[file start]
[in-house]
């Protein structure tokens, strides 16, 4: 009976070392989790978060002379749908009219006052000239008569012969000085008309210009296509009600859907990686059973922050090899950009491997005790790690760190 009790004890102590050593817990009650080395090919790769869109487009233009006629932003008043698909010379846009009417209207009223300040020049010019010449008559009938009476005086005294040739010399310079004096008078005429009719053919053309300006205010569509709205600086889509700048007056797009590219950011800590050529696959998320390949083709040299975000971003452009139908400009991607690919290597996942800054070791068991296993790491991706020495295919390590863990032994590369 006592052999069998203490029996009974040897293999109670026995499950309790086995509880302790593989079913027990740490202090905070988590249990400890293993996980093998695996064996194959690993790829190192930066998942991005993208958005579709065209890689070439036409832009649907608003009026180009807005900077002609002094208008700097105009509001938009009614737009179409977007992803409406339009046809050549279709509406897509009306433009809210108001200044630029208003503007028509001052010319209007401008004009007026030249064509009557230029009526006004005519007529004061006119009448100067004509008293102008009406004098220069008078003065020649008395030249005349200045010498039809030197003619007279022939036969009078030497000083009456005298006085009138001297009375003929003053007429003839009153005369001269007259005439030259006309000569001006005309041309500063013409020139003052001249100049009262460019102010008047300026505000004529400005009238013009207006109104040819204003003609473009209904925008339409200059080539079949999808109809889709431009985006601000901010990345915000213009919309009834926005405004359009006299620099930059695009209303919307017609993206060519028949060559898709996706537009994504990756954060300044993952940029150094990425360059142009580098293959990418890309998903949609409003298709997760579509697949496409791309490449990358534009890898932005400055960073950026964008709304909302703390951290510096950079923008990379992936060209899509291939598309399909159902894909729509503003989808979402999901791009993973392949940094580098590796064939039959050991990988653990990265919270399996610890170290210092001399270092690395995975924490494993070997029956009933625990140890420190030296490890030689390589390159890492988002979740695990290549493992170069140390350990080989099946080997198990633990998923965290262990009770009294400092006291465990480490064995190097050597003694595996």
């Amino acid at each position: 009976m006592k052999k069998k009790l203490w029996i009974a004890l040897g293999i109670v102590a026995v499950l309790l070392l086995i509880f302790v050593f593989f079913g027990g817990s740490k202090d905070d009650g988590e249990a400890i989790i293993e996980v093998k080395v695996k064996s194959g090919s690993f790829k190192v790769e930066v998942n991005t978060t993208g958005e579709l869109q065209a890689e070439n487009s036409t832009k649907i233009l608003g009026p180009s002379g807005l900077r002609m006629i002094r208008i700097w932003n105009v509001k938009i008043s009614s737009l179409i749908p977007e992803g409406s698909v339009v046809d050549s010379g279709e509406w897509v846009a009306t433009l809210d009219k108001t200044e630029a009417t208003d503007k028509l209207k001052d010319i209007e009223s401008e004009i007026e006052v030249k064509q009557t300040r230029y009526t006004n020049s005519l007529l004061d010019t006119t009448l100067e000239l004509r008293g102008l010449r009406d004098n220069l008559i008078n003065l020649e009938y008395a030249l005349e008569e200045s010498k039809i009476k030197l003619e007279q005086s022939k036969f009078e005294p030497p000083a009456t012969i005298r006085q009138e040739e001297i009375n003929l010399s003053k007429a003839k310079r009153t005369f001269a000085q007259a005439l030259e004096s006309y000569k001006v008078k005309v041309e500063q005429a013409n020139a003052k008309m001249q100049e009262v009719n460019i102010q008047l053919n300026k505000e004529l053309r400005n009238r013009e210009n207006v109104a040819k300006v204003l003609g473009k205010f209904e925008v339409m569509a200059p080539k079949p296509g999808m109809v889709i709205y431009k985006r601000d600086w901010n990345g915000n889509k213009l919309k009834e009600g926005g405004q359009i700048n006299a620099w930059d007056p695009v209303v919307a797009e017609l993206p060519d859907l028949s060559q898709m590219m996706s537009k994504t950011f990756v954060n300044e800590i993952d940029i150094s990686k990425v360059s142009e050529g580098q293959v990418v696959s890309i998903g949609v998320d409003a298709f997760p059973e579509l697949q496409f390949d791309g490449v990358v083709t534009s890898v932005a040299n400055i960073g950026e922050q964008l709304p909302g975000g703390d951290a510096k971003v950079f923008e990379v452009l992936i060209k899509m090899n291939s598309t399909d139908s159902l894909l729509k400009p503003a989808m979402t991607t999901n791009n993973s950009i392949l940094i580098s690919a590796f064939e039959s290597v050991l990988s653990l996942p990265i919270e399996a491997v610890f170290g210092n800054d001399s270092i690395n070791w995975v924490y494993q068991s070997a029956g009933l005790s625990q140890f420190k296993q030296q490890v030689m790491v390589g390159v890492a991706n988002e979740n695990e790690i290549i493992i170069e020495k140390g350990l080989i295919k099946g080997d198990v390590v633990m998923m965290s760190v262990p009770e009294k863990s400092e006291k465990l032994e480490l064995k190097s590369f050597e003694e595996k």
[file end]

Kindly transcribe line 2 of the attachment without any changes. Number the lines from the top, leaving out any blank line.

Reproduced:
């Protein structure tokens, strides 16, 4: 009976070392989790978060002379749908009219006052000239008569012969000085008309210009296509009600859907990686059973922050090899950009491997005790790690760190 009790004890102590050593817990009650080395090919790769869109487009233009006629932003008043698909010379846009009417209207009223300040020049010019010449008559009938009476005086005294040739010399310079004096008078005429009719053919053309300006205010569509709205600086889509700048007056797009590219950011800590050529696959998320390949083709040299975000971003452009139908400009991607690919290597996942800054070791068991296993790491991706020495295919390590863990032994590369 006592052999069998203490029996009974040897293999109670026995499950309790086995509880302790593989079913027990740490202090905070988590249990400890293993996980093998695996064996194959690993790829190192930066998942991005993208958005579709065209890689070439036409832009649907608003009026180009807005900077002609002094208008700097105009509001938009009614737009179409977007992803409406339009046809050549279709509406897509009306433009809210108001200044630029208003503007028509001052010319209007401008004009007026030249064509009557230029009526006004005519007529004061006119009448100067004509008293102008009406004098220069008078003065020649008395030249005349200045010498039809030197003619007279022939036969009078030497000083009456005298006085009138001297009375003929003053007429003839009153005369001269007259005439030259006309000569001006005309041309500063013409020139003052001249100049009262460019102010008047300026505000004529400005009238013009207006109104040819204003003609473009209904925008339409200059080539079949999808109809889709431009985006601000901010990345915000213009919309009834926005405004359009006299620099930059695009209303919307017609993206060519028949060559898709996706537009994504990756954060300044993952940029150094990425360059142009580098293959990418890309998903949609409003298709997760579509697949496409791309490449990358534009890898932005400055960073950026964008709304909302703390951290510096950079923008990379992936060209899509291939598309399909159902894909729509503003989808979402999901791009993973392949940094580098590796064939039959050991990988653990990265919270399996610890170290210092001399270092690395995975924490494993070997029956009933625990140890420190030296490890030689390589390159890492988002979740695990290549493992170069140390350990080989099946080997198990633990998923965290262990009770009294400092006291465990480490064995190097050597003694595996």